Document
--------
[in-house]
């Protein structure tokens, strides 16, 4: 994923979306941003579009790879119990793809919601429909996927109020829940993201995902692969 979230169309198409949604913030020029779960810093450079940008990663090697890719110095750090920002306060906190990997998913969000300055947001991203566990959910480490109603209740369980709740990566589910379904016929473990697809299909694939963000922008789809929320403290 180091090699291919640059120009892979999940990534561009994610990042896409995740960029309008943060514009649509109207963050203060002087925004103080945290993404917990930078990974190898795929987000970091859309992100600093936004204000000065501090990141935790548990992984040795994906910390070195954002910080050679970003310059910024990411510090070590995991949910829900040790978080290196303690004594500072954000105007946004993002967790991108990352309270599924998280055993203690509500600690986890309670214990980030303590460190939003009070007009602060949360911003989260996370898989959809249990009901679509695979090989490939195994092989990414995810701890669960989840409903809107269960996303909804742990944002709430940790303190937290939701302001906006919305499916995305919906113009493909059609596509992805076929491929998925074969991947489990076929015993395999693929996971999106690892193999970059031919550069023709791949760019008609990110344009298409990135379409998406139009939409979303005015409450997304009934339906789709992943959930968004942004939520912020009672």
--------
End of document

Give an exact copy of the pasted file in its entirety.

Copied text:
[in-house]
């Protein structure tokens, strides 16, 4: 994923979306941003579009790879119990793809919601429909996927109020829940993201995902692969 979230169309198409949604913030020029779960810093450079940008990663090697890719110095750090920002306060906190990997998913969000300055947001991203566990959910480490109603209740369980709740990566589910379904016929473990697809299909694939963000922008789809929320403290 180091090699291919640059120009892979999940990534561009994610990042896409995740960029309008943060514009649509109207963050203060002087925004103080945290993404917990930078990974190898795929987000970091859309992100600093936004204000000065501090990141935790548990992984040795994906910390070195954002910080050679970003310059910024990411510090070590995991949910829900040790978080290196303690004594500072954000105007946004993002967790991108990352309270599924998280055993203690509500600690986890309670214990980030303590460190939003009070007009602060949360911003989260996370898989959809249990009901679509695979090989490939195994092989990414995810701890669960989840409903809107269960996303909804742990944002709430940790303190937290939701302001906006919305499916995305919906113009493909059609596509992805076929491929998925074969991947489990076929015993395999693929996971999106690892193999970059031919550069023709791949760019008609990110344009298409990135379409998406139009939409979303005015409450997304009934339906789709992943959930968004942004939520912020009672």